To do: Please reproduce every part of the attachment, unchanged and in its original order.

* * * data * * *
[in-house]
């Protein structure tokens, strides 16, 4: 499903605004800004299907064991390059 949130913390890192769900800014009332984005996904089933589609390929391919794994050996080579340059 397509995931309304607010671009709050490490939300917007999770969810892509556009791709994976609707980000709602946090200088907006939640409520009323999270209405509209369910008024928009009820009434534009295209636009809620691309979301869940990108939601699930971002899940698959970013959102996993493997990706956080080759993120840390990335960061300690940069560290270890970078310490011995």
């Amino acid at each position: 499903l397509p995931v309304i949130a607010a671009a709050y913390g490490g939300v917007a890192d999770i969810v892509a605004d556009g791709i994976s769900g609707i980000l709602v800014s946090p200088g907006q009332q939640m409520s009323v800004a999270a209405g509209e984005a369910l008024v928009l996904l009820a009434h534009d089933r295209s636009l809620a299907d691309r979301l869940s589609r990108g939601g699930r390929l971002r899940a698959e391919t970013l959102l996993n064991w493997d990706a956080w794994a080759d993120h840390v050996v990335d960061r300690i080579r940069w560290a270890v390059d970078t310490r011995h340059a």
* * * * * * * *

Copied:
[in-house]
């Protein structure tokens, strides 16, 4: 499903605004800004299907064991390059 949130913390890192769900800014009332984005996904089933589609390929391919794994050996080579340059 397509995931309304607010671009709050490490939300917007999770969810892509556009791709994976609707980000709602946090200088907006939640409520009323999270209405509209369910008024928009009820009434534009295209636009809620691309979301869940990108939601699930971002899940698959970013959102996993493997990706956080080759993120840390990335960061300690940069560290270890970078310490011995």
């Amino acid at each position: 499903l397509p995931v309304i949130a607010a671009a709050y913390g490490g939300v917007a890192d999770i969810v892509a605004d556009g791709i994976s769900g609707i980000l709602v800014s946090p200088g907006q009332q939640m409520s009323v800004a999270a209405g509209e984005a369910l008024v928009l996904l009820a009434h534009d089933r295209s636009l809620a299907d691309r979301l869940s589609r990108g939601g699930r390929l971002r899940a698959e391919t970013l959102l996993n064991w493997d990706a956080w794994a080759d993120h840390v050996v990335d960061r300690i080579r940069w560290a270890v390059d970078t310490r011995h340059a």